One day I came home to the Harmony St. house to find a small package on my doorstep. It contained a black enamel vase with a hand-painted inscription: "Let us be flowers for the Heavenly Will" -- a gift from True Parents in Korea.
Fundraising was born in the form of multicolored and multi-smelling candles in glass brandy snifters. The whole movement began its first fundraising campaign to raise $120,000 to purchase Belvedere so True Parents could have a residence in the United States. I received the candles in boxes by mail. There was no one to tell me how to fundraise. I had never done any sales work of any kind but I just walked out the door and started selling them door-to-door. Peggy and George joined me and this became a regular evening activity for Belvedere. We had outgrown our little "shotgun" house. A number of our members had savings accounts, and with donations from Chris Ching, Mitch Dixon and others we were able to put together a $5,500 down payment to buy 4411 Canal Street, a house I chose because of its central location. The wife of our Harmony St. landlord was our realtor.
In 1973 HSA-UWC was legally established in the state of Louisiana. After we pioneered about a year, Father began to spend more time in America and he began to summon us "state leaders" and HSA-UWC officers to meetings every 40 days at Belvedere. We would give reports and Father would guide us, often personally pouring out his heart. Through these conferences, he began to raise up the leadership of the American movement.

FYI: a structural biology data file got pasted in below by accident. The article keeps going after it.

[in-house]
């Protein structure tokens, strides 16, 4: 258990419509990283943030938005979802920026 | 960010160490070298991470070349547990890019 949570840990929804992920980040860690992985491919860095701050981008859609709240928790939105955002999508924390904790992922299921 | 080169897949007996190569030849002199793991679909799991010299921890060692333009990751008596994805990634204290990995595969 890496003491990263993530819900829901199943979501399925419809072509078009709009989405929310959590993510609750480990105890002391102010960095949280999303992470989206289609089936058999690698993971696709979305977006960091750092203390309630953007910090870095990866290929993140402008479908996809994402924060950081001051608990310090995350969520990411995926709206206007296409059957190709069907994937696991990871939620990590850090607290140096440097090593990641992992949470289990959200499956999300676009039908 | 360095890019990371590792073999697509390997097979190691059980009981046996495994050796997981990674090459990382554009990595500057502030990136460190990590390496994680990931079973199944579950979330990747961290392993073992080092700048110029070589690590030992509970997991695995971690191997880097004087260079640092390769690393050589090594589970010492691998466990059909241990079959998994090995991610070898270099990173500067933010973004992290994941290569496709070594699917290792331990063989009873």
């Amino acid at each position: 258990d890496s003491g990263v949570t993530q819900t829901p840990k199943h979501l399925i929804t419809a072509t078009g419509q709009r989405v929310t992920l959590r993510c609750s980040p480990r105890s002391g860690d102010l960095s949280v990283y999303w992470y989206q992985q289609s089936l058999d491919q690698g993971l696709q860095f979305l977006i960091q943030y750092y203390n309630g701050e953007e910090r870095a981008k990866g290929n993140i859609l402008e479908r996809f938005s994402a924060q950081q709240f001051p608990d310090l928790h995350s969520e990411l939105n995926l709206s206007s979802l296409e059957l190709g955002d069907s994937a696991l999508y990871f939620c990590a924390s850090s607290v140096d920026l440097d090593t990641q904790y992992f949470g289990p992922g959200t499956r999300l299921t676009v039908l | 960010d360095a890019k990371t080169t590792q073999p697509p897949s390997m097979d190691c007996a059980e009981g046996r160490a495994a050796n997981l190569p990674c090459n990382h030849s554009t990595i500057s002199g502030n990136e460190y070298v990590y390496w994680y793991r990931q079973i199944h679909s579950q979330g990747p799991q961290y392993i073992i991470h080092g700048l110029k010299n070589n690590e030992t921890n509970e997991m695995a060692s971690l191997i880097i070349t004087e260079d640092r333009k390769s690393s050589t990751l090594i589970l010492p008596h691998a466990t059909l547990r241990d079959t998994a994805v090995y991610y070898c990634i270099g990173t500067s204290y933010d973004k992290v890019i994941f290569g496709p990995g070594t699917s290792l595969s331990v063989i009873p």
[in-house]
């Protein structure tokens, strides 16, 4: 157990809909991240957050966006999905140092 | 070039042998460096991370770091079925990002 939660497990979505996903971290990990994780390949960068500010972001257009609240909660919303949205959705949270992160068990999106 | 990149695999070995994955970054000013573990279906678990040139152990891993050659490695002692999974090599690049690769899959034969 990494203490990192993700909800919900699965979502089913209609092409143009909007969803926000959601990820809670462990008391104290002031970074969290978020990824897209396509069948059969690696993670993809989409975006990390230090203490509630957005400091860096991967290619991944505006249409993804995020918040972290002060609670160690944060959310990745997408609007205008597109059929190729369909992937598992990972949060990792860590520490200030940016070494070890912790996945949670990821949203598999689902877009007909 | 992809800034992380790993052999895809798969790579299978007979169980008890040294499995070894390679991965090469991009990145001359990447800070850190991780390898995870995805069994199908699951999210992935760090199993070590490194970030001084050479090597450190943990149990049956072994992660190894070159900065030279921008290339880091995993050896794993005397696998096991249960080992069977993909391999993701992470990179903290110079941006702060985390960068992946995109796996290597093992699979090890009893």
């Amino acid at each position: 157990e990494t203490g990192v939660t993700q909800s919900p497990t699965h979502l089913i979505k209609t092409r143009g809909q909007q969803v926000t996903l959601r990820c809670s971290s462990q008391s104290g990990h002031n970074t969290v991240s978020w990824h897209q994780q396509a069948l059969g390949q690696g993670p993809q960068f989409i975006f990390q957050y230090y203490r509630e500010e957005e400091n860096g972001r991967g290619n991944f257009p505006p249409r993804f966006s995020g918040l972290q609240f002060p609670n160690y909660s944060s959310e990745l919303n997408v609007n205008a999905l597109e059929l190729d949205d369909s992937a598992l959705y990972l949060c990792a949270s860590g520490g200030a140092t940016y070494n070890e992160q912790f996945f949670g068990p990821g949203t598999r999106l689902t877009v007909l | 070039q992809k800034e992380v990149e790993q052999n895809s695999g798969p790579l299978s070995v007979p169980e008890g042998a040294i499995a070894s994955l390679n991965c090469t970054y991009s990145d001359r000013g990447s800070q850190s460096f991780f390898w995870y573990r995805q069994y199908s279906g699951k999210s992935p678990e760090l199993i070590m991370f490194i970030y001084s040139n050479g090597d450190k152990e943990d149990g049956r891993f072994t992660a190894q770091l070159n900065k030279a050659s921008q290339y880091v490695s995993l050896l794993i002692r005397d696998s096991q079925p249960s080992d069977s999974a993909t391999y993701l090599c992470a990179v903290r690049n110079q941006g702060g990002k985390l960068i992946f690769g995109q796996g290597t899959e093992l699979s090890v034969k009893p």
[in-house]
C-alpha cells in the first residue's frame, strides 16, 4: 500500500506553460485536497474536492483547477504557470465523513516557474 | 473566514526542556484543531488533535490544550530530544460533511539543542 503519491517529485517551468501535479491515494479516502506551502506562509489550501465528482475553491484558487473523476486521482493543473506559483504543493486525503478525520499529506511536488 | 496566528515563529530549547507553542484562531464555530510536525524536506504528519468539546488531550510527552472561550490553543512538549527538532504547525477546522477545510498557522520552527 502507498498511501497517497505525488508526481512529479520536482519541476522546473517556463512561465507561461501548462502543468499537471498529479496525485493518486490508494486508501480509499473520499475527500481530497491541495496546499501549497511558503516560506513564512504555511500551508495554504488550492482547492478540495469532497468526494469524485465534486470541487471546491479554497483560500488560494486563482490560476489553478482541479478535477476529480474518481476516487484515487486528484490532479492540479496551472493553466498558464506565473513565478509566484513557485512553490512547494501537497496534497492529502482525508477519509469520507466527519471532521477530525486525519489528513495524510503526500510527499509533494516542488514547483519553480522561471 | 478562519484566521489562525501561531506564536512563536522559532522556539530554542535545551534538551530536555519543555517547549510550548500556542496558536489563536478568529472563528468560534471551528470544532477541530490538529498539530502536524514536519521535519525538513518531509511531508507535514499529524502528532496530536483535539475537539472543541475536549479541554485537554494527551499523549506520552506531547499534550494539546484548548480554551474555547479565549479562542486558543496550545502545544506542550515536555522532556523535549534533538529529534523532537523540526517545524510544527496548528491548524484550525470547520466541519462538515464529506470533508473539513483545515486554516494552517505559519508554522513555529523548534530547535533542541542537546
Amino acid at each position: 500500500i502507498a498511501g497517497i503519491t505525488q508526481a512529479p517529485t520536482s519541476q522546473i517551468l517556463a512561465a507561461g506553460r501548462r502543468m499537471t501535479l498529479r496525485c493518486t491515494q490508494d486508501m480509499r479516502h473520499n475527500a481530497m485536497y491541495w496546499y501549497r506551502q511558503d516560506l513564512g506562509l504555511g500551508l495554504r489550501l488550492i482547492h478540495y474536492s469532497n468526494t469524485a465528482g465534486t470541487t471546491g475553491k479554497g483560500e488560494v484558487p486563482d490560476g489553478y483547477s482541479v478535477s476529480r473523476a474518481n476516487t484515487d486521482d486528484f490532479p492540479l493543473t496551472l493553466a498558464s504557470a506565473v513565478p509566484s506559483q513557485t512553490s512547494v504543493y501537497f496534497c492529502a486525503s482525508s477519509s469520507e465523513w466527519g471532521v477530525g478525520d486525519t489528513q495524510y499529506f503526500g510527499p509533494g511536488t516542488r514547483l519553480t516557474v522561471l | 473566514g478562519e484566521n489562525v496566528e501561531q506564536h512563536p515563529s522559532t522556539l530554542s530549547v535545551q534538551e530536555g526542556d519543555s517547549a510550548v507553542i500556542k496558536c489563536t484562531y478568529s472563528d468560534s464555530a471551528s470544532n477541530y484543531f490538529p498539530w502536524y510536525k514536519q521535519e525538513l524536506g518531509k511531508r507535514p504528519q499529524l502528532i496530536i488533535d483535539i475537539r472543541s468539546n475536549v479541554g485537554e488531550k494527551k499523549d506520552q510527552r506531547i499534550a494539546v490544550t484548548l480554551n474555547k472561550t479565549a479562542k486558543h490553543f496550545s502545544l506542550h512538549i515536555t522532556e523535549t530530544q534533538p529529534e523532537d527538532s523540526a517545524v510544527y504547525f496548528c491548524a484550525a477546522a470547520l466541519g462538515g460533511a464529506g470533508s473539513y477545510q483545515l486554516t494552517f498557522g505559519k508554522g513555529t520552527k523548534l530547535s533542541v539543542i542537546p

At one of these conferences there was a church holiday and Pres. Young Whi Kim asked me to organize the state leaders into a skit as part of the entertainment. We decided to do a comedy review of our experiences with Father on the speaking tour. In one of our scenes, one beefy member by the name of Gil and the diminutive Helen Chin Alexander did a hilarious imitation of Mrs. Choi translating for Father. They spoofed how Father would say strong things in a strong way and then Mrs. Choi would translate it all in a soft, feminine way. The skit was a hit, indeed hilarious, and Father and Mother were rolling in the aisles. Later, Pres. Kim told me in the nicest way that one does not do spoofs of the Messiah. Of course I was mortified. Just like True Parents to absorb our ignorance with a big heart.